Buer sent me two meats, guanciale (cured hog jowl) and pancetta (cured belly, same meat as bacon, but without the sweetness and smoke of American bacon). Here’s how the pancetta looked, the ruby red color and thick fat striping of the Berkshire hog:

I would have guessed Berkshire by the look of it and I would have guessed the simple cure by the fact that it smelled exactly like the things I’ve cured following traditional cures, like guanciale and lardo— a musty salt smell leavened by a pine-forest note of the dried herbs.

I was making pizzas the day it came, so I decided to use the pancetta on a tarte flambee:

Looks like peppermint candy, tastes like pork.  What could be prettier?  The base is creme fraiche, liberally sprinkled with pepper and dotted with partly caramelized onions.  Here’s how it looked when it came out:

I often find commercial pancetta bland next to bacon, but this had a full pork flavor sharpened and transmuted by the curing process, denser with flavor (and certainly chewier) than the often limp product you buy.  Unfortunately I’ve never had the La Quercia pancetta, so I don’t have a really stellar comparison, but it seemed to have all the virtues of its origins using superior pork, and of its handling with no modern shortcuts.

For the guanciale, well, there’s one classic dish that this cured meat figures in, bucatini all’Amatriciana.  Hog jowl is an incredibly lush fatty meat— sadly, it’s a cut that’s often ruined during the inspection process (they slice through the jaw to inspect the glands) and discarded or sent for rendering.  But barbecue places in the south will put it in beans, resulting in incredibly silky, fatty beans, and just handling it, it was like pork meat made with the best hand cream you ever owned.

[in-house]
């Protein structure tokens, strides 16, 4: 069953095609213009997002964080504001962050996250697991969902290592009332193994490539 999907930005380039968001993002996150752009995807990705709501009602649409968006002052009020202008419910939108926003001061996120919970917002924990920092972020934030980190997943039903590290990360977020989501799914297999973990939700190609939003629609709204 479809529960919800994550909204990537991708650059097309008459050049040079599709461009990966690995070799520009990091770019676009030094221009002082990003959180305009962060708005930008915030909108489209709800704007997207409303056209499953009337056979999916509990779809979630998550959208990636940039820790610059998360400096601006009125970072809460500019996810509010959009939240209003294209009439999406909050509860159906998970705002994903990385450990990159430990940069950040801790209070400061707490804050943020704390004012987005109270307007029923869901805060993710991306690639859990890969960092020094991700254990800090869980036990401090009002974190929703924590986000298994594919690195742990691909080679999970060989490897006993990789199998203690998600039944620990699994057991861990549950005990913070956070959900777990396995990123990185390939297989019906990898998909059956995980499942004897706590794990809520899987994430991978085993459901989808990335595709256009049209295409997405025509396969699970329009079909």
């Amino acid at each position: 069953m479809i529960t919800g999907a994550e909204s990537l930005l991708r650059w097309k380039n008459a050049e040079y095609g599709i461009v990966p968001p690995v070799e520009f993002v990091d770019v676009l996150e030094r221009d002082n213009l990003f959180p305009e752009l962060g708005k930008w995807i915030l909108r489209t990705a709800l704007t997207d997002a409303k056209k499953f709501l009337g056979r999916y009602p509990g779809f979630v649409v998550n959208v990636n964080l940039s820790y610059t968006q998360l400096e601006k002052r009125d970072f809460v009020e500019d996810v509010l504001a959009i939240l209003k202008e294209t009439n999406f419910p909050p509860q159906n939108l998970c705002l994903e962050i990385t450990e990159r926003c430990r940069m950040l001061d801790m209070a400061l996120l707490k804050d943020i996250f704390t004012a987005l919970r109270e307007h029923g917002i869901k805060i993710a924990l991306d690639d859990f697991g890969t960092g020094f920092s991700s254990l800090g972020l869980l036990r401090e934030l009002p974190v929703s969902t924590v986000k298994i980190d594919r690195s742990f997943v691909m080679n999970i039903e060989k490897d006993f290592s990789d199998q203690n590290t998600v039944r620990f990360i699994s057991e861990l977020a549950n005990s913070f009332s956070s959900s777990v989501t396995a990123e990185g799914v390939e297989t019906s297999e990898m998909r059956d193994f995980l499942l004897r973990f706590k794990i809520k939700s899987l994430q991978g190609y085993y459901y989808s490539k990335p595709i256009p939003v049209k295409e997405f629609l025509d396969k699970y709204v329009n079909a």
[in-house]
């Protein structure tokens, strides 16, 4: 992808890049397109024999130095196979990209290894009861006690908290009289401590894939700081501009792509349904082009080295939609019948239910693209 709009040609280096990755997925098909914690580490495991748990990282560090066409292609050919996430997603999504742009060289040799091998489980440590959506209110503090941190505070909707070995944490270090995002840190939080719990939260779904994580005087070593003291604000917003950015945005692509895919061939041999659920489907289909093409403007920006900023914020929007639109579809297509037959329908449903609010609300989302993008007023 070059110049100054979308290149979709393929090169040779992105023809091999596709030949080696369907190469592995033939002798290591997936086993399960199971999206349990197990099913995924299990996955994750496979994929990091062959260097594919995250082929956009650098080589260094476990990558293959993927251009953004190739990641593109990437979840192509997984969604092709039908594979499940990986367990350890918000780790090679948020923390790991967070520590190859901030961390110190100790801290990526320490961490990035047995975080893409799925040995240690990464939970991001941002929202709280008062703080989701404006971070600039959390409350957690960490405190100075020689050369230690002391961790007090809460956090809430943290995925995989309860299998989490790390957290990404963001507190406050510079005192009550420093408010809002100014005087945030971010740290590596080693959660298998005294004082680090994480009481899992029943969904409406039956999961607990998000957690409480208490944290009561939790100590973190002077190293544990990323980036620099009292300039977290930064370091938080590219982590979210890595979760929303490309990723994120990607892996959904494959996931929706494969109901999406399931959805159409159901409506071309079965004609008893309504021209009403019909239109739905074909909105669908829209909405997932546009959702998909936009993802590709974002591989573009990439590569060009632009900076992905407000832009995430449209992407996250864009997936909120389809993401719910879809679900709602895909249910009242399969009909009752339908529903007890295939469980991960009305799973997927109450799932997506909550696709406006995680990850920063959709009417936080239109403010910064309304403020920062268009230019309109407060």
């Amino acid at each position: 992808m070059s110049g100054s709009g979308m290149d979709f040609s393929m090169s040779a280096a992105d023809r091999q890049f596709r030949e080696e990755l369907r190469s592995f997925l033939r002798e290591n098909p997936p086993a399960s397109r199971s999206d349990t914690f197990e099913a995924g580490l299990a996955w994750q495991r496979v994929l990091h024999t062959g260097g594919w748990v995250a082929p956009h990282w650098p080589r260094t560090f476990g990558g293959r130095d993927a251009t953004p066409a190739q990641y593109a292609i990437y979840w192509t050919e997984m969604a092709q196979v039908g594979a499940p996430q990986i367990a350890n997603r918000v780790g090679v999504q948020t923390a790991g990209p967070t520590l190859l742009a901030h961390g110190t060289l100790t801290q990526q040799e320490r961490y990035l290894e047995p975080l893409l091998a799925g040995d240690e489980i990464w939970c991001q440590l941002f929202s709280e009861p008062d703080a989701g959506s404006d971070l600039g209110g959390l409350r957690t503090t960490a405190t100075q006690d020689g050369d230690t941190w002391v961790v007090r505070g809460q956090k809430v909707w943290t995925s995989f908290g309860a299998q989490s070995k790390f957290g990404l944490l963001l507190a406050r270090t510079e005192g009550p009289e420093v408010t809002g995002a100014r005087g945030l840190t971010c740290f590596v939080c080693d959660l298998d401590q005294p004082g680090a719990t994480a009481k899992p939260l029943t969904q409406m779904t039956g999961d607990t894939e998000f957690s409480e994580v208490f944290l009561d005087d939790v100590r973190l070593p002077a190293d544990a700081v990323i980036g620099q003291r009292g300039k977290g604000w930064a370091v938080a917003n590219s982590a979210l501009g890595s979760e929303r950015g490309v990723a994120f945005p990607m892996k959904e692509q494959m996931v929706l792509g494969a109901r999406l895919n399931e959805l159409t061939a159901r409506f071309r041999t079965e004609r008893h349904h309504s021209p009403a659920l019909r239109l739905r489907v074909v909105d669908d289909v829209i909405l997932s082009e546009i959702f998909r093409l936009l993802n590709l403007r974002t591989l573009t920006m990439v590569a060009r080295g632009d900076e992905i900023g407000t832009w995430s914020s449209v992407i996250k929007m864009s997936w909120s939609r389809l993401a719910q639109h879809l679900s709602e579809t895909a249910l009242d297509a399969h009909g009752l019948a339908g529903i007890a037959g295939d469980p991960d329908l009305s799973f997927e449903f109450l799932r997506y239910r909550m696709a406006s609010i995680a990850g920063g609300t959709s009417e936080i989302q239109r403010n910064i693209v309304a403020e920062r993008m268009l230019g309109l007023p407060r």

The last time I saw a pattern like that, little pink archipelagoes of meat in a sea of fat, was on a kobe beef brisket.

I vaguely follow a recipe in Saveur Cooks Authentic Italian*, although it’s a dish almost too simple to need a recipe.  Interestingly, they say (copyright 2001) that guanciale is impossible to find in the U.S., and suggest various substitutes.  How quickly things change: I’ve had access to no fewer than four different American guanciales lately.  Admittedly, two of them were homemade (my own and Chuck Sudo’s).  One key thing about the recipe is that, even though it still says guanciale, they clearly adjusted the quantity of meat upwards to produce the desired amount of cooking fat, because when I used 6 oz. of actual guanciale, I had a swimming pool of fat in my pan.  3 oz. will do you just fine.